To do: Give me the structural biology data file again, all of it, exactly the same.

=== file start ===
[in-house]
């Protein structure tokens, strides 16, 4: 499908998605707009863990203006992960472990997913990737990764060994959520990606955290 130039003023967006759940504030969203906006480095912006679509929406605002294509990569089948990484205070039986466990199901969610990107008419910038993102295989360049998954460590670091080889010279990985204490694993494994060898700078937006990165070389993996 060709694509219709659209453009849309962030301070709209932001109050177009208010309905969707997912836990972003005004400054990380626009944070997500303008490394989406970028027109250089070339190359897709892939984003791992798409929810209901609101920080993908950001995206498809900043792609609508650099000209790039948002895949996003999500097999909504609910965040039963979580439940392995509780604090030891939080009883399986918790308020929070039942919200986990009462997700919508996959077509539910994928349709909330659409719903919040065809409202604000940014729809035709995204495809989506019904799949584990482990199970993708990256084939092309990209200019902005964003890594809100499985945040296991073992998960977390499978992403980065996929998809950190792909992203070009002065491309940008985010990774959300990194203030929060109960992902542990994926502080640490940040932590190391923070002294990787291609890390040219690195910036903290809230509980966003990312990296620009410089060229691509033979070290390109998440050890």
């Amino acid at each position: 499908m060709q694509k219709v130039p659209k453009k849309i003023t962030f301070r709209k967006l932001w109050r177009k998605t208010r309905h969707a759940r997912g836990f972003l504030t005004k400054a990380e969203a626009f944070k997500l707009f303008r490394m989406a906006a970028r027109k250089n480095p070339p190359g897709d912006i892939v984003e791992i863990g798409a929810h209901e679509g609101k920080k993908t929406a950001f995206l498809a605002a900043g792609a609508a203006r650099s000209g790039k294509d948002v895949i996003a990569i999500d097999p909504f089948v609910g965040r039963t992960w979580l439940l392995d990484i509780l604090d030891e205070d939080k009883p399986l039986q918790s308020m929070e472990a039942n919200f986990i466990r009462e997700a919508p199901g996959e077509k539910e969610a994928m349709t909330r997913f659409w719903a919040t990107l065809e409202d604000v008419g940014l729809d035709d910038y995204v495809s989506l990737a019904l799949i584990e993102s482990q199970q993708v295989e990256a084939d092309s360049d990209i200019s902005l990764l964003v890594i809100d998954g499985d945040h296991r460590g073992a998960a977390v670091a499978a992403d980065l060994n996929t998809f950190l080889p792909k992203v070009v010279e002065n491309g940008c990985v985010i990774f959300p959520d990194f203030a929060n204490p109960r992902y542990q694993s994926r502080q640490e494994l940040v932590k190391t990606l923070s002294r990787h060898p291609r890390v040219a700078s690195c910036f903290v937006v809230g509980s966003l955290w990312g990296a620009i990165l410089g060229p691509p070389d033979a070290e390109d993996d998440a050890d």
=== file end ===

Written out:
[in-house]
């Protein structure tokens, strides 16, 4: 499908998605707009863990203006992960472990997913990737990764060994959520990606955290 130039003023967006759940504030969203906006480095912006679509929406605002294509990569089948990484205070039986466990199901969610990107008419910038993102295989360049998954460590670091080889010279990985204490694993494994060898700078937006990165070389993996 060709694509219709659209453009849309962030301070709209932001109050177009208010309905969707997912836990972003005004400054990380626009944070997500303008490394989406970028027109250089070339190359897709892939984003791992798409929810209901609101920080993908950001995206498809900043792609609508650099000209790039948002895949996003999500097999909504609910965040039963979580439940392995509780604090030891939080009883399986918790308020929070039942919200986990009462997700919508996959077509539910994928349709909330659409719903919040065809409202604000940014729809035709995204495809989506019904799949584990482990199970993708990256084939092309990209200019902005964003890594809100499985945040296991073992998960977390499978992403980065996929998809950190792909992203070009002065491309940008985010990774959300990194203030929060109960992902542990994926502080640490940040932590190391923070002294990787291609890390040219690195910036903290809230509980966003990312990296620009410089060229691509033979070290390109998440050890």
């Amino acid at each position: 499908m060709q694509k219709v130039p659209k453009k849309i003023t962030f301070r709209k967006l932001w109050r177009k998605t208010r309905h969707a759940r997912g836990f972003l504030t005004k400054a990380e969203a626009f944070k997500l707009f303008r490394m989406a906006a970028r027109k250089n480095p070339p190359g897709d912006i892939v984003e791992i863990g798409a929810h209901e679509g609101k920080k993908t929406a950001f995206l498809a605002a900043g792609a609508a203006r650099s000209g790039k294509d948002v895949i996003a990569i999500d097999p909504f089948v609910g965040r039963t992960w979580l439940l392995d990484i509780l604090d030891e205070d939080k009883p399986l039986q918790s308020m929070e472990a039942n919200f986990i466990r009462e997700a919508p199901g996959e077509k539910e969610a994928m349709t909330r997913f659409w719903a919040t990107l065809e409202d604000v008419g940014l729809d035709d910038y995204v495809s989506l990737a019904l799949i584990e993102s482990q199970q993708v295989e990256a084939d092309s360049d990209i200019s902005l990764l964003v890594i809100d998954g499985d945040h296991r460590g073992a998960a977390v670091a499978a992403d980065l060994n996929t998809f950190l080889p792909k992203v070009v010279e002065n491309g940008c990985v985010i990774f959300p959520d990194f203030a929060n204490p109960r992902y542990q694993s994926r502080q640490e494994l940040v932590k190391t990606l923070s002294r990787h060898p291609r890390v040219a700078s690195c910036f903290v937006v809230g509980s966003l955290w990312g990296a620009i990165l410089g060229p691509p070389d033979a070290e390109d993996d998440a050890d």